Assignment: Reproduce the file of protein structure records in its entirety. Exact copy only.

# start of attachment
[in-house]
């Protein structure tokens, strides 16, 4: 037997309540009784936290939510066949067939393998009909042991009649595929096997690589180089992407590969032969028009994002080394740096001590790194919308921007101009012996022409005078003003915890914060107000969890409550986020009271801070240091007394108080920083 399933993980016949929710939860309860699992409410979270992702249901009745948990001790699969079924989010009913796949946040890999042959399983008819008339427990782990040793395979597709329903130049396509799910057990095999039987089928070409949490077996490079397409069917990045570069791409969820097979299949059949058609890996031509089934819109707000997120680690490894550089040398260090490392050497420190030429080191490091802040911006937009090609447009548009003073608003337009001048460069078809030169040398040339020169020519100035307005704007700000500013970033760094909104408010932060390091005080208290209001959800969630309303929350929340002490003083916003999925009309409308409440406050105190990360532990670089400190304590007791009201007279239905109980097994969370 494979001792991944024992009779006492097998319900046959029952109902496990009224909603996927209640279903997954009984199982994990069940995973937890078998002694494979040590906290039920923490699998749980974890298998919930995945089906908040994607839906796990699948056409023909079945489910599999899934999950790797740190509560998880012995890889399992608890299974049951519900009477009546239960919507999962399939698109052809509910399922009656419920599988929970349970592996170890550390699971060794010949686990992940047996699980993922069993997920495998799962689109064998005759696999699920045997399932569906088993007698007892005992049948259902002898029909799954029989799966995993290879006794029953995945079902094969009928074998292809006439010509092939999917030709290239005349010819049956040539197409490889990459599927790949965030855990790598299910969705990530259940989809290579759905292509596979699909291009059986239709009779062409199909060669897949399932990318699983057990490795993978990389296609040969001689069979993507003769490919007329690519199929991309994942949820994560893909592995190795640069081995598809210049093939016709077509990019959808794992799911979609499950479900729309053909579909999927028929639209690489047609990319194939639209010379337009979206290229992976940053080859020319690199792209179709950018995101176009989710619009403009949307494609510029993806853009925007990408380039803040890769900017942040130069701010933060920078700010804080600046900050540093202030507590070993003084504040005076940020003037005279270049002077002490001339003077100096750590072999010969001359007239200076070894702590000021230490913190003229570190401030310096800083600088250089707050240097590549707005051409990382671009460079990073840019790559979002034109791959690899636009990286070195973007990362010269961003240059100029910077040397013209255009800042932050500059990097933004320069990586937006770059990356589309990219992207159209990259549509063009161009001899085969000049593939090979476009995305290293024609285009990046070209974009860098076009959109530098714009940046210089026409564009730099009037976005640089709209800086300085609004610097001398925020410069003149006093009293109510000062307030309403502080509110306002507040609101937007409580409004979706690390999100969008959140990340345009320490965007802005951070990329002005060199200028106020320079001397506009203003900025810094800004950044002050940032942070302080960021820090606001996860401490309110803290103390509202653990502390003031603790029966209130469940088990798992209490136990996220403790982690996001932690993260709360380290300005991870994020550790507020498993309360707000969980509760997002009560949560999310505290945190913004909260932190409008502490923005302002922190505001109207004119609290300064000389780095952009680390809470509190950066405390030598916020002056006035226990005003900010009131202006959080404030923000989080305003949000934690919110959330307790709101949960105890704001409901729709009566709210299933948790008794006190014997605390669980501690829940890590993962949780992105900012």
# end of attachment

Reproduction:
[in-house]
């Protein structure tokens, strides 16, 4: 037997309540009784936290939510066949067939393998009909042991009649595929096997690589180089992407590969032969028009994002080394740096001590790194919308921007101009012996022409005078003003915890914060107000969890409550986020009271801070240091007394108080920083 399933993980016949929710939860309860699992409410979270992702249901009745948990001790699969079924989010009913796949946040890999042959399983008819008339427990782990040793395979597709329903130049396509799910057990095999039987089928070409949490077996490079397409069917990045570069791409969820097979299949059949058609890996031509089934819109707000997120680690490894550089040398260090490392050497420190030429080191490091802040911006937009090609447009548009003073608003337009001048460069078809030169040398040339020169020519100035307005704007700000500013970033760094909104408010932060390091005080208290209001959800969630309303929350929340002490003083916003999925009309409308409440406050105190990360532990670089400190304590007791009201007279239905109980097994969370 494979001792991944024992009779006492097998319900046959029952109902496990009224909603996927209640279903997954009984199982994990069940995973937890078998002694494979040590906290039920923490699998749980974890298998919930995945089906908040994607839906796990699948056409023909079945489910599999899934999950790797740190509560998880012995890889399992608890299974049951519900009477009546239960919507999962399939698109052809509910399922009656419920599988929970349970592996170890550390699971060794010949686990992940047996699980993922069993997920495998799962689109064998005759696999699920045997399932569906088993007698007892005992049948259902002898029909799954029989799966995993290879006794029953995945079902094969009928074998292809006439010509092939999917030709290239005349010819049956040539197409490889990459599927790949965030855990790598299910969705990530259940989809290579759905292509596979699909291009059986239709009779062409199909060669897949399932990318699983057990490795993978990389296609040969001689069979993507003769490919007329690519199929991309994942949820994560893909592995190795640069081995598809210049093939016709077509990019959808794992799911979609499950479900729309053909579909999927028929639209690489047609990319194939639209010379337009979206290229992976940053080859020319690199792209179709950018995101176009989710619009403009949307494609510029993806853009925007990408380039803040890769900017942040130069701010933060920078700010804080600046900050540093202030507590070993003084504040005076940020003037005279270049002077002490001339003077100096750590072999010969001359007239200076070894702590000021230490913190003229570190401030310096800083600088250089707050240097590549707005051409990382671009460079990073840019790559979002034109791959690899636009990286070195973007990362010269961003240059100029910077040397013209255009800042932050500059990097933004320069990586937006770059990356589309990219992207159209990259549509063009161009001899085969000049593939090979476009995305290293024609285009990046070209974009860098076009959109530098714009940046210089026409564009730099009037976005640089709209800086300085609004610097001398925020410069003149006093009293109510000062307030309403502080509110306002507040609101937007409580409004979706690390999100969008959140990340345009320490965007802005951070990329002005060199200028106020320079001397506009203003900025810094800004950044002050940032942070302080960021820090606001996860401490309110803290103390509202653990502390003031603790029966209130469940088990798992209490136990996220403790982690996001932690993260709360380290300005991870994020550790507020498993309360707000969980509760997002009560949560999310505290945190913004909260932190409008502490923005302002922190505001109207004119609290300064000389780095952009680390809470509190950066405390030598916020002056006035226990005003900010009131202006959080404030923000989080305003949000934690919110959330307790709101949960105890704001409901729709009566709210299933948790008794006190014997605390669980501690829940890590993962949780992105900012």